mother holding her cute daughter
Mental Health, My Life

5 Things New Moms Should Know

When I was 26, my husband and I found out we were expecting our first child. I was terrified. There was no way I was old enough to be someone’s mom! I couldn’t remember the last time I held a baby.  Babies were more like Monet paintings at that point in my life; they looked good from far away. I had anxiety, a lot of anxiety.

I can remember leaving the hospital in shock. The medical staff knew I had no idea what I was doing, yet they still handed me a baby and sent my husband and me on our way. These people even smiled and waved to our little family of three as we left the parking lot.

My “Mom Resume” clearly showed I was not qualified. I had a record of killing plants, but I did keep a fish alive for 6 months in college. None of the books I read on parenting left me feeling prepared. I had to keep a human alive with no supervision or training. No pressure, right?

close up photo of sleeping baby
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As a new mom, I quickly discovered babies have no sense of time. Babies are no-limit soldiers when it comes to not sleeping and are oblivious to the dark circles under your eyes or that you just put formula in your coffee instead of creamer.

You are stumbling around in the dark trying to change them, and then they poop in their new diaper before you can even finish putting it on them. It also doesn’t help that babies can make dressing a 6 pound human feel like an Olympic sport.

I didn’t even know what tired was until I had kids. Funny enough, I naively believed having kids would make me a morning person. Nope. I was 100% wrong about that assumption.

Now I just have witnesses who can testify to my disdain for mornings. Currently, I am trying to figure out how much coffee it takes to wake up and be excited about the day. Apparently, 5 is not the correct amount.

Luckily, over time you develop a rhythm. Before you know it, you are practically changing diapers in your sleep. One night you will wake up in a panic and realize you haven’t heard your baby cry.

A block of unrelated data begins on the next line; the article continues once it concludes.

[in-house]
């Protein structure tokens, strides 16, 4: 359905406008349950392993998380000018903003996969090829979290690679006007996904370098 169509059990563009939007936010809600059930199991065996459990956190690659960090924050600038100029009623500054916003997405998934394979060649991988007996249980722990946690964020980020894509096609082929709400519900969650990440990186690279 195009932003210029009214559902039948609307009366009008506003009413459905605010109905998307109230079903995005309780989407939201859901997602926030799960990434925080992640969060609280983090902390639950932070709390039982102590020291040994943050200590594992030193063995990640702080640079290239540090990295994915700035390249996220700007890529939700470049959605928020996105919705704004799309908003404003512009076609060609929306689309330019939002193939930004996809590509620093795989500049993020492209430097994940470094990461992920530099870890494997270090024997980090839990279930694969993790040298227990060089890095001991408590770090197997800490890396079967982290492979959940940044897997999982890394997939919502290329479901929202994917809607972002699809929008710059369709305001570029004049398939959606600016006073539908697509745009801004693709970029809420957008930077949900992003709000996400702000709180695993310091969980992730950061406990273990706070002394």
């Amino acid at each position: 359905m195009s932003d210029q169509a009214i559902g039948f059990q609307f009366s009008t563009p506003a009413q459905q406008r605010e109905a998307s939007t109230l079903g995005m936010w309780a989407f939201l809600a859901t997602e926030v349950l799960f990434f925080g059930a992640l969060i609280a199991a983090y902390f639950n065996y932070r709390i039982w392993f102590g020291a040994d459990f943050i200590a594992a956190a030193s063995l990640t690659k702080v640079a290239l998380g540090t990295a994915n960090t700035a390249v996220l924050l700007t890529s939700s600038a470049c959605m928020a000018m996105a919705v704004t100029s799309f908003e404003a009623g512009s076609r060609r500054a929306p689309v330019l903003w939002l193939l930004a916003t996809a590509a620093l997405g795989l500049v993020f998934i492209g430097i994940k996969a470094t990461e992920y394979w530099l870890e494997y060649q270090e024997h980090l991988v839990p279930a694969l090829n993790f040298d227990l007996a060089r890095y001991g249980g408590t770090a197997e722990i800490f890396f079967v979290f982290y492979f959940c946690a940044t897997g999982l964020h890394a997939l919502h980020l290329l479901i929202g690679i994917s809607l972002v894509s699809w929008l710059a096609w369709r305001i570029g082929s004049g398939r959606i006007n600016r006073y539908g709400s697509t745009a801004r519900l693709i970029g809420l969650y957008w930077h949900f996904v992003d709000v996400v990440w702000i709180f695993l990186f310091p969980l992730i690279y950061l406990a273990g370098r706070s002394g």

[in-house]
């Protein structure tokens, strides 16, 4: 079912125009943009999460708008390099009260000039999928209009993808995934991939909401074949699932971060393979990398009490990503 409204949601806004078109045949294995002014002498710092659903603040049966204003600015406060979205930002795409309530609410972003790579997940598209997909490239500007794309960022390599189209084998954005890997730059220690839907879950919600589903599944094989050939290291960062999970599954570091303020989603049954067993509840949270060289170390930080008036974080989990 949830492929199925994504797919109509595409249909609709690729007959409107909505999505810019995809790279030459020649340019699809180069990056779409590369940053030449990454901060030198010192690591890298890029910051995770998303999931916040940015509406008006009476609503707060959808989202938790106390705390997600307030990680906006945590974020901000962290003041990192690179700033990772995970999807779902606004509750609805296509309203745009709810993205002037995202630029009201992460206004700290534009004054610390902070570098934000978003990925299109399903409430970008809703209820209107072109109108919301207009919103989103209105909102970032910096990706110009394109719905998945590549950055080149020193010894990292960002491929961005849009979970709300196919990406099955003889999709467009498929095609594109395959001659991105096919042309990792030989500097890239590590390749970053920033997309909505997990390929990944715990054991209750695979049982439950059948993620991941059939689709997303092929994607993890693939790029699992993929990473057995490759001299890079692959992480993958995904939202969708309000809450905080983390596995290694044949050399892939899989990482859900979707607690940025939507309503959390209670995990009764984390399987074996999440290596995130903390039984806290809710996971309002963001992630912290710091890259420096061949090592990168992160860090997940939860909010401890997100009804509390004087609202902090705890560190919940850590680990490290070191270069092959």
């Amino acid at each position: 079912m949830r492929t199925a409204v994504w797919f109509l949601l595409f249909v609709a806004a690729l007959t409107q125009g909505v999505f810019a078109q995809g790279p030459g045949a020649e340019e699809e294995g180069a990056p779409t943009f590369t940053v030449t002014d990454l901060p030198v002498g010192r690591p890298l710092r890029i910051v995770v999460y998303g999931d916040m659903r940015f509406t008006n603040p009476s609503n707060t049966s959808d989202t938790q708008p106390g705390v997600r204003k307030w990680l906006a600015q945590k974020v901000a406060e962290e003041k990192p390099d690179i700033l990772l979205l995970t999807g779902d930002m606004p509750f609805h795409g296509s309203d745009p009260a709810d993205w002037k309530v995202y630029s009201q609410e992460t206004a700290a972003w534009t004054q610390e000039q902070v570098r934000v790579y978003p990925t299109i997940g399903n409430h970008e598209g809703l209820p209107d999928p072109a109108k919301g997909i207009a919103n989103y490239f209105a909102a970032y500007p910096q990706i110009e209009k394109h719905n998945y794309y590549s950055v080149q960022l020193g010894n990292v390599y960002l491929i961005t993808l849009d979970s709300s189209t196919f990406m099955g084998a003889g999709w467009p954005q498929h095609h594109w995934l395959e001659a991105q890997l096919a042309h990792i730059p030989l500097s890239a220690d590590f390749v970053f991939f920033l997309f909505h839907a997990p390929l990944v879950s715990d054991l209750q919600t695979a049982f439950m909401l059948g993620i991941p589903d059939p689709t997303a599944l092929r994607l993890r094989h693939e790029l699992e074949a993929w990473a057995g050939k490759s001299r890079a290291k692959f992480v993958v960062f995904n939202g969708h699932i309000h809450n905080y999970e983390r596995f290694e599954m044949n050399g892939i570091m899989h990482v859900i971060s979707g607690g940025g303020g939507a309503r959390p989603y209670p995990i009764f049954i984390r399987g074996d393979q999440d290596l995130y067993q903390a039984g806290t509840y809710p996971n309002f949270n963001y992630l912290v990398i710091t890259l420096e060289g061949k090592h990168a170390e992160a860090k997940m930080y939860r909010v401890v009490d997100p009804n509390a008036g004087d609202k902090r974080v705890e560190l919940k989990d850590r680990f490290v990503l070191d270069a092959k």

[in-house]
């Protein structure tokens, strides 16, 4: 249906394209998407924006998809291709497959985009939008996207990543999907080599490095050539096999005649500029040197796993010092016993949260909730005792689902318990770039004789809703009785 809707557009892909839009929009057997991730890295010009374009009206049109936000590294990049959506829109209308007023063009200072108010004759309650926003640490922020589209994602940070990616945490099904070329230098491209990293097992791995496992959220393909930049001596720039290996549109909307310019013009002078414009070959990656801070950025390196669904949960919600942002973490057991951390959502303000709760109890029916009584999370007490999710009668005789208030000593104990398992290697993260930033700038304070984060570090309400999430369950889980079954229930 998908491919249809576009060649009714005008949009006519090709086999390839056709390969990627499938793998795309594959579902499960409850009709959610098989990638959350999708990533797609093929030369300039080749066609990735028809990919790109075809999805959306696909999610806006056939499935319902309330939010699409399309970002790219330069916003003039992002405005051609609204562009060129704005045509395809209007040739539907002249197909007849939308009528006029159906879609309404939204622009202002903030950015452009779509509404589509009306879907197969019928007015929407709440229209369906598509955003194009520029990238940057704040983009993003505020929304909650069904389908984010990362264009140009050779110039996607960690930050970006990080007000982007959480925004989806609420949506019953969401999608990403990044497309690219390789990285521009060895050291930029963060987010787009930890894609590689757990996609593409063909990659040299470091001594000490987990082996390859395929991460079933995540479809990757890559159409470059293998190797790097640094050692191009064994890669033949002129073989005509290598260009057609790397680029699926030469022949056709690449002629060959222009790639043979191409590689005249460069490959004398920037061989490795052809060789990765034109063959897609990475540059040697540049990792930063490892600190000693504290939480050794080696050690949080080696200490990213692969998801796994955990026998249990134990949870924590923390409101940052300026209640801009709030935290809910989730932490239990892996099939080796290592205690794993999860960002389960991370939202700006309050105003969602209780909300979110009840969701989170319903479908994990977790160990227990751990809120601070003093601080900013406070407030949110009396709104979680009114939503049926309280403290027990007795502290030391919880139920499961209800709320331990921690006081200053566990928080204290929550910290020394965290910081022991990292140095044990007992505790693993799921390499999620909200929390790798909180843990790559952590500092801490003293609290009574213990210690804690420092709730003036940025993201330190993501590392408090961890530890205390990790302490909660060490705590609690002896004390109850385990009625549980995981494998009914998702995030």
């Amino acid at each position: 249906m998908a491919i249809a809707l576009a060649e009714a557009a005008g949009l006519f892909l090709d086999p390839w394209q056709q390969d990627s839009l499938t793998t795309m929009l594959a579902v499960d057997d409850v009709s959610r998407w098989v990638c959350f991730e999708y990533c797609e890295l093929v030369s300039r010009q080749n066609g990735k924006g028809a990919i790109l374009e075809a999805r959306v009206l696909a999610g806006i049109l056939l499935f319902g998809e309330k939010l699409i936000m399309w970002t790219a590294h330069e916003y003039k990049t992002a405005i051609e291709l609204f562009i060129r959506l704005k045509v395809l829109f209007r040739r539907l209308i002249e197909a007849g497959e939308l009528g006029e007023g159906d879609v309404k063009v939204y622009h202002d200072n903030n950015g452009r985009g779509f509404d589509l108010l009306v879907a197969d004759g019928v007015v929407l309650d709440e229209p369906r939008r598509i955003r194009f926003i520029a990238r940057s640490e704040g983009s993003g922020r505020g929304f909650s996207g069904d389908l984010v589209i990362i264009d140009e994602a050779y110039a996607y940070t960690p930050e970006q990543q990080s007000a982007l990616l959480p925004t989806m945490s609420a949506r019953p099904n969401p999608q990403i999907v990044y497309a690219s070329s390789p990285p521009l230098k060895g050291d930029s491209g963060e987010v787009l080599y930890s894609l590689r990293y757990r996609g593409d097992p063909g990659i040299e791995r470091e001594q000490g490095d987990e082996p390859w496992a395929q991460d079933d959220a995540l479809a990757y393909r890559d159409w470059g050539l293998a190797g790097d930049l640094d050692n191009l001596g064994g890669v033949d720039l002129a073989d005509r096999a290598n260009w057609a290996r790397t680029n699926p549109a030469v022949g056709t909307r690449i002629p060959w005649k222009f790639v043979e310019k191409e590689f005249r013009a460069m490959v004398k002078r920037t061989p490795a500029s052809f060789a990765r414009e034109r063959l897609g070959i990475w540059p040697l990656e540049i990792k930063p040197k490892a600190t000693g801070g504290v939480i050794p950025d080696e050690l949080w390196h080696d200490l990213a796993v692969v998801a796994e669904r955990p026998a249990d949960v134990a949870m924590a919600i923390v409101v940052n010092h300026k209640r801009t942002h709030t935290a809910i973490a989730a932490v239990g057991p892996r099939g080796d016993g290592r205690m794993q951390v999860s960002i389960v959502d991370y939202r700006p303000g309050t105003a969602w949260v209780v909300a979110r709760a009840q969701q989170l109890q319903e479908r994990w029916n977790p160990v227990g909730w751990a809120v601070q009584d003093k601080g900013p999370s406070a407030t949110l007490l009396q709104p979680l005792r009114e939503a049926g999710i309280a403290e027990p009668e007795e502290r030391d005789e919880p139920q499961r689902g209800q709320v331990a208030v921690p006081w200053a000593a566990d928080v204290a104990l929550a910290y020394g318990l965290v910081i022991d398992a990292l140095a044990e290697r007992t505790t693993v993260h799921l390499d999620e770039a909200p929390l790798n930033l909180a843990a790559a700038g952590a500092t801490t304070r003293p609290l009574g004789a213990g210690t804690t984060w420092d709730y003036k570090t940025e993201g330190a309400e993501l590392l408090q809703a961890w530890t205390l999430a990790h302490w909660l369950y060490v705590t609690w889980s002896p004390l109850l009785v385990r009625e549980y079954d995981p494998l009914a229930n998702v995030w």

As you rush into the nursery, you will witness what feels like a miracle; your baby has figured out how sleeping works. This is the moment moms remember for the rest of their lives.

I can tell you what I was wearing, what time it was, and the current events happening around this monumental moment for all three of my kids. It’s that kind of moment!

baby looking upwards
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Caring for your baby

I naively assumed I would know what my baby needed at all times. After all, we spent months together during my pregnancy. He knew what my heartbeat sounded like from within me. We were tight, weren’t we? 

Fast forward to when my first child was born.

I am not sure who cried more those first few weeks, my baby or me. I felt like a failure for not instantly knowing why he was crying.

Overtime, I started doing a mental check list when he cried (e.g., diaper, hungry, sleepy, attention).  If I reached the end of the list and still had no idea why he was crying, I changed his outfit and took him for a car ride. If he was going to cry, he might as well do it in style while jamming to lullabies.

Slowly, I started deciphering why he was crying. I had an idea of when he would get sleepy or hungry. Through trial and error, I discovered what brought him comfort (e.g., security blanket, pacifier, swaddled and rocked).


In the infant stage, you wish your baby could tell you what they want. In the toddler stage you wonder if your child has an off switch. Toddlers have a ton to say, but everything sounds the same. I left it inside sounds like an elephant died. Words that don’t even sound the same suddenly do.

But have no fear. While no one else may know what your child is saying, you will have some idea. I have successfully translated phrases that I am 99% sure were not in English. I have also smiled and nodded with my fingers crossed that I didn’t just agree to something I will regret.